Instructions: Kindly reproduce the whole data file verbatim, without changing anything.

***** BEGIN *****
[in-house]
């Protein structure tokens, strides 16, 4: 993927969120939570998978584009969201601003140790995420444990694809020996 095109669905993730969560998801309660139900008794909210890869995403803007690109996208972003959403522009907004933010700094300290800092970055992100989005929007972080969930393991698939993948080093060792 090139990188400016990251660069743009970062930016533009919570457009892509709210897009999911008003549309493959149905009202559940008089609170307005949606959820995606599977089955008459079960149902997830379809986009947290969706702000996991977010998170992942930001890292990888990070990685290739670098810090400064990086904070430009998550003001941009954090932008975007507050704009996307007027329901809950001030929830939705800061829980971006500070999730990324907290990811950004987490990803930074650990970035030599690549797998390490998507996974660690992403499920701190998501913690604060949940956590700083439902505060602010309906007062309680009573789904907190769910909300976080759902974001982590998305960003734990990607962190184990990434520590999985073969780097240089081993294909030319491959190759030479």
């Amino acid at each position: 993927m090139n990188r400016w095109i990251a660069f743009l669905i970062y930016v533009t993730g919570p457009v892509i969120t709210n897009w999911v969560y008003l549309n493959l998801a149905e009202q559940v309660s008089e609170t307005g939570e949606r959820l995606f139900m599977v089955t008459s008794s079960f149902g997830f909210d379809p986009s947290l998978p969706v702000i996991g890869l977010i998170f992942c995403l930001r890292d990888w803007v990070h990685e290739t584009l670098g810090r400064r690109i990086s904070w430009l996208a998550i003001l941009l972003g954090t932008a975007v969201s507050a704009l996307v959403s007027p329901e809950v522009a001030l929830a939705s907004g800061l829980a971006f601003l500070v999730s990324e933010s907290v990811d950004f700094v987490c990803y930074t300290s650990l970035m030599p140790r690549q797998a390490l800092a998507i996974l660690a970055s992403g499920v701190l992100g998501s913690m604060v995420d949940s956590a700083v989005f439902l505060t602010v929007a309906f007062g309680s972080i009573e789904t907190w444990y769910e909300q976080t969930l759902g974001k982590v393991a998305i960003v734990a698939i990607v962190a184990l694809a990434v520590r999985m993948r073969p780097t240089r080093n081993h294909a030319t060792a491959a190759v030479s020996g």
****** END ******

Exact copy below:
[in-house]
């Protein structure tokens, strides 16, 4: 993927969120939570998978584009969201601003140790995420444990694809020996 095109669905993730969560998801309660139900008794909210890869995403803007690109996208972003959403522009907004933010700094300290800092970055992100989005929007972080969930393991698939993948080093060792 090139990188400016990251660069743009970062930016533009919570457009892509709210897009999911008003549309493959149905009202559940008089609170307005949606959820995606599977089955008459079960149902997830379809986009947290969706702000996991977010998170992942930001890292990888990070990685290739670098810090400064990086904070430009998550003001941009954090932008975007507050704009996307007027329901809950001030929830939705800061829980971006500070999730990324907290990811950004987490990803930074650990970035030599690549797998390490998507996974660690992403499920701190998501913690604060949940956590700083439902505060602010309906007062309680009573789904907190769910909300976080759902974001982590998305960003734990990607962190184990990434520590999985073969780097240089081993294909030319491959190759030479």
């Amino acid at each position: 993927m090139n990188r400016w095109i990251a660069f743009l669905i970062y930016v533009t993730g919570p457009v892509i969120t709210n897009w999911v969560y008003l549309n493959l998801a149905e009202q559940v309660s008089e609170t307005g939570e949606r959820l995606f139900m599977v089955t008459s008794s079960f149902g997830f909210d379809p986009s947290l998978p969706v702000i996991g890869l977010i998170f992942c995403l930001r890292d990888w803007v990070h990685e290739t584009l670098g810090r400064r690109i990086s904070w430009l996208a998550i003001l941009l972003g954090t932008a975007v969201s507050a704009l996307v959403s007027p329901e809950v522009a001030l929830a939705s907004g800061l829980a971006f601003l500070v999730s990324e933010s907290v990811d950004f700094v987490c990803y930074t300290s650990l970035m030599p140790r690549q797998a390490l800092a998507i996974l660690a970055s992403g499920v701190l992100g998501s913690m604060v995420d949940s956590a700083v989005f439902l505060t602010v929007a309906f007062g309680s972080i009573e789904t907190w444990y769910e909300q976080t969930l759902g974001k982590v393991a998305i960003v734990a698939i990607v962190a184990l694809a990434v520590r999985m993948r073969p780097t240089r080093n081993h294909a030319t060792a491959a190759v030479s020996g």